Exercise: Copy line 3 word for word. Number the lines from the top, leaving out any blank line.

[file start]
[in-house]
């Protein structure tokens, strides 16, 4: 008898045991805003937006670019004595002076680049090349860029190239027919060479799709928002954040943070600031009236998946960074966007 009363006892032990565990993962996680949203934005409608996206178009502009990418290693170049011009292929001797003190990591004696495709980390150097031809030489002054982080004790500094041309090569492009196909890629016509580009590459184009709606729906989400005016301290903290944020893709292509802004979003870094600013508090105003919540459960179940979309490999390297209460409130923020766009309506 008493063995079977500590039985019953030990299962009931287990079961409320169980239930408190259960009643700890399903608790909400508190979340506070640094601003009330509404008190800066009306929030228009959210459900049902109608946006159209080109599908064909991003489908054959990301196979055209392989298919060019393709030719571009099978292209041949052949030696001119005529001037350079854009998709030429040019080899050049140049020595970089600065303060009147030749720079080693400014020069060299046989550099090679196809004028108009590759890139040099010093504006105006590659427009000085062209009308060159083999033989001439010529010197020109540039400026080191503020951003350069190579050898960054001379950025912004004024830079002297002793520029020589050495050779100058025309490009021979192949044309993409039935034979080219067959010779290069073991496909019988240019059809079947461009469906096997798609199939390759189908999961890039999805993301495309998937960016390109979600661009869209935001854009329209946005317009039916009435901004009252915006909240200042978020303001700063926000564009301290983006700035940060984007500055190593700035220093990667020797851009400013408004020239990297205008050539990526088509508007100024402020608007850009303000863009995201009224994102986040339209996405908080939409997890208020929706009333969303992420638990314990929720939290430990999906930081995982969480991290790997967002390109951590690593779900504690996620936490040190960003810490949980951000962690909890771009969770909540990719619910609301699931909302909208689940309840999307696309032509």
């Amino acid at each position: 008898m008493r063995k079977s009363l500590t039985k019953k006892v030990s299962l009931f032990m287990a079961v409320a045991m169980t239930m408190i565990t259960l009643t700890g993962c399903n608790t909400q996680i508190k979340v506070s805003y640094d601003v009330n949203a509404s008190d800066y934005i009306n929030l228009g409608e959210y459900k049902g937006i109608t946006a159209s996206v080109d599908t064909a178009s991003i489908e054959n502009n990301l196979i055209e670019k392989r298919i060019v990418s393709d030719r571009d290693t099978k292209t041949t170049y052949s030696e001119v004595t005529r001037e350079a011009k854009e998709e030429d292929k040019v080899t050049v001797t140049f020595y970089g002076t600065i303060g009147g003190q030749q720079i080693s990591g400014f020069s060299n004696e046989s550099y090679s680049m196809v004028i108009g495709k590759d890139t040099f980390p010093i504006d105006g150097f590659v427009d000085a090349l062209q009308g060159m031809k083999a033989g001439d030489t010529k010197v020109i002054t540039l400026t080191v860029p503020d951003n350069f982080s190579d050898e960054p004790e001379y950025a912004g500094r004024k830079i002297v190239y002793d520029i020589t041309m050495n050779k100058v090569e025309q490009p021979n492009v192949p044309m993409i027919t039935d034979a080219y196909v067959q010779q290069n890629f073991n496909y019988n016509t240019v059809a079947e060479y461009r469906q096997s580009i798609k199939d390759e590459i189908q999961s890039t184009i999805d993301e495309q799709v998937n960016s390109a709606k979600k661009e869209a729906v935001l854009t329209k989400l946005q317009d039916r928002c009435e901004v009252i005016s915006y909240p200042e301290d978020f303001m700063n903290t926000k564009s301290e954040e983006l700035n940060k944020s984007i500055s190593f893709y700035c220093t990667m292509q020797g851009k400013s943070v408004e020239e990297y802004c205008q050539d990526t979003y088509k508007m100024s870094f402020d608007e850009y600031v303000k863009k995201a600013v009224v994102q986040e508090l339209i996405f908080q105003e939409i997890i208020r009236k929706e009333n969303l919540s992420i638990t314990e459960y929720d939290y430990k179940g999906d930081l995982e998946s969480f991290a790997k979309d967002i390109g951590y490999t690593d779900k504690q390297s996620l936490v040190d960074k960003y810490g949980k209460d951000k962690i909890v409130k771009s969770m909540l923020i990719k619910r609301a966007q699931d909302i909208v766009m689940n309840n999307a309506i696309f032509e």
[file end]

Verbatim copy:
């Amino acid at each position: 008898m008493r063995k079977s009363l500590t039985k019953k006892v030990s299962l009931f032990m287990a079961v409320a045991m169980t239930m408190i565990t259960l009643t700890g993962c399903n608790t909400q996680i508190k979340v506070s805003y640094d601003v009330n949203a509404s008190d800066y934005i009306n929030l228009g409608e959210y459900k049902g937006i109608t946006a159209s996206v080109d599908t064909a178009s991003i489908e054959n502009n990301l196979i055209e670019k392989r298919i060019v990418s393709d030719r571009d290693t099978k292209t041949t170049y052949s030696e001119v004595t005529r001037e350079a011009k854009e998709e030429d292929k040019v080899t050049v001797t140049f020595y970089g002076t600065i303060g009147g003190q030749q720079i080693s990591g400014f020069s060299n004696e046989s550099y090679s680049m196809v004028i108009g495709k590759d890139t040099f980390p010093i504006d105006g150097f590659v427009d000085a090349l062209q009308g060159m031809k083999a033989g001439d030489t010529k010197v020109i002054t540039l400026t080191v860029p503020d951003n350069f982080s190579d050898e960054p004790e001379y950025a912004g500094r004024k830079i002297v190239y002793d520029i020589t041309m050495n050779k100058v090569e025309q490009p021979n492009v192949p044309m993409i027919t039935d034979a080219y196909v067959q010779q290069n890629f073991n496909y019988n016509t240019v059809a079947e060479y461009r469906q096997s580009i798609k199939d390759e590459i189908q999961s890039t184009i999805d993301e495309q799709v998937n960016s390109a709606k979600k661009e869209a729906v935001l854009t329209k989400l946005q317009d039916r928002c009435e901004v009252i005016s915006y909240p200042e301290d978020f303001m700063n903290t926000k564009s301290e954040e983006l700035n940060k944020s984007i500055s190593f893709y700035c220093t990667m292509q020797g851009k400013s943070v408004e020239e990297y802004c205008q050539d990526t979003y088509k508007m100024s870094f402020d608007e850009y600031v303000k863009k995201a600013v009224v994102q986040e508090l339209i996405f908080q105003e939409i997890i208020r009236k929706e009333n969303l919540s992420i638990t314990e459960y929720d939290y430990k179940g999906d930081l995982e998946s969480f991290a790997k979309d967002i390109g951590y490999t690593d779900k504690q390297s996620l936490v040190d960074k960003y810490g949980k209460d951000k962690i909890v409130k771009s969770m909540l923020i990719k619910r609301a966007q699931d909302i909208v766009m689940n309840n999307a309506i696309f032509e």